Hear Us Out: This Season of Serial Was Just Like Twin Peaks

Serial

Guess what? Episode 11, “Present for Duty,” is the last one of season two of Serial. Of course, in true Serial fashion we don’t find that out until a dramatic reveal about eight minutes into the episode.

Sarah Koenig had been discussing some people’s perception of this whole affair, that Bergdahl might have done something wrong, but that he’s already paid his debt for that by spending five years locked in a cage by the Taliban. But, she says:

“That leaves our a reckoning. And that’s what the military wants: a reckoning. To a lot of people who served in Afghanistan, and their families, if you don’t consider the consequences of Bowe’s decision to walk off of OP Mest, it feels as if something important and painful has been papered over. And that doesn’t feel like justice. They want an accounting. This is our last episode of this season, so I want to answer that question now. What exactly cane we blame Bowe for?”

Oh, okay! Last ep wow. Also, wait. Is that what the show has been about? Not who is Bowe Bergdahl and what motivated him to walk off his base. Not the culture of the military in which he was working. Not the quest to get him freed. Not the details of what happened during his five years of captivity. But what we can blame him for?

Not to blow your mind, but the truth is there was never a central question. If last season was Law & Order, this one has been Twin Peaks. Sure, there’s some kind of mystery that’s theoretically animating the action, but in truth it’s about meeting characters and hearing their stories, finding little moments of delight and horror along the way.

And here’s something you might find surprising if you’ve been reading me gripe about this show every other week: I think this season of serial is fantastic. It’s one of the most thoroughly researched, tightly paced, and well put-together pieces of work in a medium in which many of the most popular programs still boil down to unedited audio of two people sitting in a room and talking to each other. This is so much more than that. And it’s free. And you get it every week, or every other week, or sometimes four times in one week. And this season more than last season, you’re never sure exactly what kind of story you’re going to hear when you press play.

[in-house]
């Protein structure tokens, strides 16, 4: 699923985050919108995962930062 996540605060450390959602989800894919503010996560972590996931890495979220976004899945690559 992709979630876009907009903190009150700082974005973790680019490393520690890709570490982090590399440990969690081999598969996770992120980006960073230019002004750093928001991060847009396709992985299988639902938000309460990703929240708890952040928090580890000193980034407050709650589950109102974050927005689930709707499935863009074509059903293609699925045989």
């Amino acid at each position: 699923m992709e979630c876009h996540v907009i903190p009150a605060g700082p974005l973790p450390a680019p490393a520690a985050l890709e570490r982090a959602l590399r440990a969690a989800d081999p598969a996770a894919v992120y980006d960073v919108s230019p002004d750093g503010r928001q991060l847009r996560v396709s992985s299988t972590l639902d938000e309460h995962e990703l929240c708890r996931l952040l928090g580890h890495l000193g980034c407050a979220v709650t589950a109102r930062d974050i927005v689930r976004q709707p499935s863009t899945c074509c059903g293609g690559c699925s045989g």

Many of my complaints have been small-minded: why are we talking about this, does this merit so much investigation, maybe I don’t agree with the show’s point of view. But, it’s been entertaining and enlightening. If you haven’t listened, I’d recommend it, as long as you don’t think it’s going to give you any actual answers about this case.

And, to quickly fulfill the recapping part of my responsibilities, allow me to tell you that Koenig spends much of the episode trying to see if anyone can you prove, with supporting paperwork, that someone died looking for Bowe Bergdahl. As it turns out, you can’t. Left completely unsaid is that this might be because military orders and after-action reports might be incomplete at best and full of deliberate falsehoods at worst. Or that people’s memories of what happened to them during war might be unreliable and full of bias. Or that military reporting is so difficult that someone like Seymour Hersh can spend his entire adult life doing it, and only get ‘the real story’ at least as often as he’s gaslit by some general or former spook with more grudges and delusions that facts.

We also hear that Bowe Bergdahl isn’t even the first person to walk off of his base in Afghanistan. It happens occasionally, and the army is usually able to scoop the people back up, send them back to America for psychological help, and quietly discharge them. It treats them like they’re suicidal, like “astronauts who take off their helmet in space,” Koenig says.